Let's say I have molten potassium hydroxide and then I add some Calcium hydroxide. I imagine, since there are hydroxide groups floating around, it would be energetically neutral for the calcium ions to bind to a "new" hydroxide group, therefore they should be floating freely with the hydroxide groups, becoming solvated. I can't find any empirical data; is my reasoning correct and I can dissolve a hydroxide in any other molten hydroxide?

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    $\begingroup$ Well it would depend on case. In the one you mention, probably yes. $\endgroup$ – Mithoron Jul 31 '19 at 18:11
  • $\begingroup$ The most robust way to answer this would probably be to find the corresponding phase equilibria diagram for $\ce{Ca(OH)2}$–$\ce{KOH}$ system. $\endgroup$ – andselisk Aug 2 '19 at 3:54
  • $\begingroup$ @andselisk such a phase diagram may require deep digging to get to. Simply googling for a calcium hydroxide-potassium hydroxide phase diagram fails because other phase diagrams come up instead. A direct reference would be most welcome, thanks. $\endgroup$ – Oscar Lanzi Sep 1 '19 at 23:02

Probably not so much calcium hydroxide, but alkali metal hydroxides mixing with each other in the liquid phase. The pairs $\ce{LiOH-NaOH}$ and $\ce{KOH-NaOH}$ are not only fully miscible, they have been studied as fuel cell electrolytes. The picture below, from the referenced article, shows results for the a range of electrolyte compositions that imply the extensive miscibility. The fuel cell itself is based on carbon oxidation to carbon dioxide.


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In order for the $\ce{Ca(OH)2}$ to dissolve, it should become solvated, which requires it to bind some of the OH- ions in molten $\ce{KOH},$ leaving some $\ce{K+}$ relatively bare. We already know that $\ce{Ca(OH)2}$ can be dehydrated easily, while $\ce{KOH}$ cannot (it boils at 1325 °C).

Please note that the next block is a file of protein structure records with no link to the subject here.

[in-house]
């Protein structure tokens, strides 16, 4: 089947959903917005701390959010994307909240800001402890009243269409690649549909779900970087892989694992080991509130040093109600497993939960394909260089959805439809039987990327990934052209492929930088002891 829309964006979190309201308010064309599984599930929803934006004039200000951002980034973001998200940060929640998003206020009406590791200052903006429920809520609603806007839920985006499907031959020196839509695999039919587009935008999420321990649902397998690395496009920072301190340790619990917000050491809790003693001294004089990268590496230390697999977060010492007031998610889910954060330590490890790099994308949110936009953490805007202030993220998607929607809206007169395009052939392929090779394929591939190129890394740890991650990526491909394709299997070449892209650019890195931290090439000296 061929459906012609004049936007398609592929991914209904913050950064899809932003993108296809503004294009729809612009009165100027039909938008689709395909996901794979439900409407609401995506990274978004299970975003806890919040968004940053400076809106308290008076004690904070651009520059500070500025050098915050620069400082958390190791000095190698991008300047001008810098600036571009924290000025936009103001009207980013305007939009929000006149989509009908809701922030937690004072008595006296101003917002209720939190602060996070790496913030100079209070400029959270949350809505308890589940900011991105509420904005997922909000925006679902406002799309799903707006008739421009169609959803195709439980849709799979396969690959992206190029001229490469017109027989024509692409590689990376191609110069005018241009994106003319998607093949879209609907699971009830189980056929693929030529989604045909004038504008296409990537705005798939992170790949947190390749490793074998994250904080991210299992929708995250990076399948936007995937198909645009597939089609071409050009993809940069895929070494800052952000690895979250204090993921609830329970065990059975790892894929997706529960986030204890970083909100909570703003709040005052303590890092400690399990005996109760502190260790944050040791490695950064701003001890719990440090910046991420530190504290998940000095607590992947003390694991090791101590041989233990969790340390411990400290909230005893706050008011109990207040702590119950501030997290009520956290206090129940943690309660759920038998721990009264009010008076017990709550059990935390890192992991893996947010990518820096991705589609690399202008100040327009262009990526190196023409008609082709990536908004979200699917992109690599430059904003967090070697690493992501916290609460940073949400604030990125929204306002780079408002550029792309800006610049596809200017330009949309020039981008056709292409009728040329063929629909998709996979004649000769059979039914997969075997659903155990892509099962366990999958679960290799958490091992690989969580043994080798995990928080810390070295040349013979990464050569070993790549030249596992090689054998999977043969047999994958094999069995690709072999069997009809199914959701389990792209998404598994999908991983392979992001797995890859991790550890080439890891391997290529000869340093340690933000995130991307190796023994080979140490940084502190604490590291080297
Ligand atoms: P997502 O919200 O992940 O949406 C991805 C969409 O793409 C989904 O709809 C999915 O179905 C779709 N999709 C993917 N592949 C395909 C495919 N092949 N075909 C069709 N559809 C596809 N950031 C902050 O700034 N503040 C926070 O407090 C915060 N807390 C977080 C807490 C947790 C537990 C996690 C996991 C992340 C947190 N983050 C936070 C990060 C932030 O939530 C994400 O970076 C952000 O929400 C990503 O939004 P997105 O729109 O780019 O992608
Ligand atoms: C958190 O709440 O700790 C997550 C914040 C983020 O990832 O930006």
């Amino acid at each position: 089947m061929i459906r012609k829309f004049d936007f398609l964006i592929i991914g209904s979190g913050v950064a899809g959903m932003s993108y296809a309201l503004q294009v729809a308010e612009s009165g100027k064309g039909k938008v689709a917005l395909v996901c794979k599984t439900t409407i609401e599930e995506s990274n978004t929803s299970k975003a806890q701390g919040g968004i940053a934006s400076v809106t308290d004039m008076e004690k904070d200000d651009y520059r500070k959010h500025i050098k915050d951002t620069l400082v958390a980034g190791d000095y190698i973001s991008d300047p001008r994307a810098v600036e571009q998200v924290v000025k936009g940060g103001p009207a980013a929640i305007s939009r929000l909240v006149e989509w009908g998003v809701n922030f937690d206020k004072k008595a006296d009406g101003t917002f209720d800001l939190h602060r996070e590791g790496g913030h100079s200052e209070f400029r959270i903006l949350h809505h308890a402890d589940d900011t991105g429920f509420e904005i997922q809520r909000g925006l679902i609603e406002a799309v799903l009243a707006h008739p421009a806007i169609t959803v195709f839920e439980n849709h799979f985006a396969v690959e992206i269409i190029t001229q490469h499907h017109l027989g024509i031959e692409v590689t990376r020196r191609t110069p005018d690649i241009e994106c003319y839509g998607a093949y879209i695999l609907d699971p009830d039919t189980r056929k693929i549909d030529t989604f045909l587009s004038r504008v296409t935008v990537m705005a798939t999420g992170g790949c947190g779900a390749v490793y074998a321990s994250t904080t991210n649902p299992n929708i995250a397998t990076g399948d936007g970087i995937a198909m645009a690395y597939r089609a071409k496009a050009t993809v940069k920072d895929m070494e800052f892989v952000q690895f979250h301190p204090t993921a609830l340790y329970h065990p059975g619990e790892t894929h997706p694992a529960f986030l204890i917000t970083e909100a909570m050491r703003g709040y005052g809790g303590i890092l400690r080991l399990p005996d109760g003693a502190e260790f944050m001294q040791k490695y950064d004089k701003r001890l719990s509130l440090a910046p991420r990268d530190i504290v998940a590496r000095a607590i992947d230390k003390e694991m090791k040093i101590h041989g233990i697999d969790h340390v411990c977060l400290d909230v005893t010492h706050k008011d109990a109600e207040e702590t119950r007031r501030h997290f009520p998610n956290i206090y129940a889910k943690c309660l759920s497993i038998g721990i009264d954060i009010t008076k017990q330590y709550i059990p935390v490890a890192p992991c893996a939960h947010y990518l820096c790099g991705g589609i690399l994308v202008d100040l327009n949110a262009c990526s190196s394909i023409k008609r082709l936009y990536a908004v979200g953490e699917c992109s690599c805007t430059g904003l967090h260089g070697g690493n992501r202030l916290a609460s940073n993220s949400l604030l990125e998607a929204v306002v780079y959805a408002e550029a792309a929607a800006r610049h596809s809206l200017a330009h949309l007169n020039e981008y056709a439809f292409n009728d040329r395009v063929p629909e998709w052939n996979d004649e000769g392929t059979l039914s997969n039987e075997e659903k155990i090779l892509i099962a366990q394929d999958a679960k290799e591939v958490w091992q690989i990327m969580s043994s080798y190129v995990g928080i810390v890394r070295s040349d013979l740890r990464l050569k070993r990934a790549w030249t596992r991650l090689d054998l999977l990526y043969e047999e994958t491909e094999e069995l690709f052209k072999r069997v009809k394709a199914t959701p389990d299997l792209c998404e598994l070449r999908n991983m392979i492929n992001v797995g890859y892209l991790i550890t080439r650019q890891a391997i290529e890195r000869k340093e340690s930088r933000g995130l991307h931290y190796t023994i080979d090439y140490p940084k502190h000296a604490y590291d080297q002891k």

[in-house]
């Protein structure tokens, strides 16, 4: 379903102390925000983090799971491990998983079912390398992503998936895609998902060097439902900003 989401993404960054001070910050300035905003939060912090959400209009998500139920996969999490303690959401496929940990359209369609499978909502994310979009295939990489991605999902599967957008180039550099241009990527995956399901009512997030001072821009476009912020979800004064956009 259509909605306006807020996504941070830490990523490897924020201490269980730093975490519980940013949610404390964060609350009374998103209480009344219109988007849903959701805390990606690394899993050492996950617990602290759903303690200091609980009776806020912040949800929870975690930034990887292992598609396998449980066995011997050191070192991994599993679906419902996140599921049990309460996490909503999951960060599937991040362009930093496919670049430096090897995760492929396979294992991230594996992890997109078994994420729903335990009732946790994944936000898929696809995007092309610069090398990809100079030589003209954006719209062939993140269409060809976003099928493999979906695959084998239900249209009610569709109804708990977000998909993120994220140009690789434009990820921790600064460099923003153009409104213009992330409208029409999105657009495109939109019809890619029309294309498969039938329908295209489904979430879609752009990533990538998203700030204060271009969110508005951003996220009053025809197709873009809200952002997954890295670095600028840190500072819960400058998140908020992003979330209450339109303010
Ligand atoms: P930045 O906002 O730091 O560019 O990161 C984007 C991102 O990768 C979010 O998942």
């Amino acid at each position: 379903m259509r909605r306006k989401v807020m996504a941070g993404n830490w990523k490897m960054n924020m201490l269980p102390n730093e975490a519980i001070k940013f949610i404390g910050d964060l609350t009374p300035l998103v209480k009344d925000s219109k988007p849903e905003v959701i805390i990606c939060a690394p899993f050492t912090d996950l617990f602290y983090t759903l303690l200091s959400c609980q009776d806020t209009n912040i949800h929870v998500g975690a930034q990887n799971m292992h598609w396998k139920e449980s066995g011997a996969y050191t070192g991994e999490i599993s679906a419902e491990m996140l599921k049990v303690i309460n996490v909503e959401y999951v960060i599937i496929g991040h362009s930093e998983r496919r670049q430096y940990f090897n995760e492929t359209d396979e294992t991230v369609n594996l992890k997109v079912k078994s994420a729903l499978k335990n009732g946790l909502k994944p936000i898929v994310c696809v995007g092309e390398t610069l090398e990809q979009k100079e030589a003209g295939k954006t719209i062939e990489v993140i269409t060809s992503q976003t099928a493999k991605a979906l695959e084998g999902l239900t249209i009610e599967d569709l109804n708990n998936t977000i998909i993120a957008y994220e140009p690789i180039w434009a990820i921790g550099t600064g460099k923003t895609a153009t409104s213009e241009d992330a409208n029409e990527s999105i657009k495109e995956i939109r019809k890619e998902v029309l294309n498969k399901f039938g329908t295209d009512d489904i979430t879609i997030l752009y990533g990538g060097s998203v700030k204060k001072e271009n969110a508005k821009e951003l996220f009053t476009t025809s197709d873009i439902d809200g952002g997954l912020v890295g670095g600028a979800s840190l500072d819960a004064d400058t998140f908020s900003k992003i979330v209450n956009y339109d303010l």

The heat of hydration of $\ce{K2O}$ is much greater than the heat of hydration of $\ce{CaO}.$ However, the heat of hydration of $\ce{Ca^2+}$ is greater than the heat of hydration of two $\ce{K+}.$ So, addition of a little water could solvate (hydrate) the calcium ion and make it more soluble.

A relatively easy way to test would be to take a concentrated solution of $\ce{KOH}$ (soluble ~50% in $\ce{H2O}$ @ 15 °C, 64% @ 100 °C) and add some $\ce{Ca(OH)2}.$ More $\ce{Ca(OH)2}$ is likely to dissolve than if no solvating moieties are present other than the $\ce{KOH}.$ Although $\ce{H2O}$ is not powerful enough to bring $\ce{Ca(OH)2}$ into solution, $\ce{OH-}$ ions might do the job — if the $\ce{K+}$ ions are not left bare. It is worth considering whether the water is the actual solvent, with $\ce{KOH}$ as a reactant

$$\ce{Ca(OH)2 + KOH -> Ca(OH)3- + K+},$$

or whether the $\ce{KOH}$ solution is simply a solvent.

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  • $\begingroup$ Note that $“\ce{Ca^{++}}”$ is an obsolete notation and $“\ce{Ca^2+}”$ should be used instead. As you are already an experienced user, please use proper formatting. (re)Visit this page, this page and this one on how to format your posts better with MathJax and Markdown. Also, I'm not quite following the reasoning in this answer. Probably you can improve it if you add some references your assumptions are based upon. $\endgroup$ – andselisk Aug 2 '19 at 3:52

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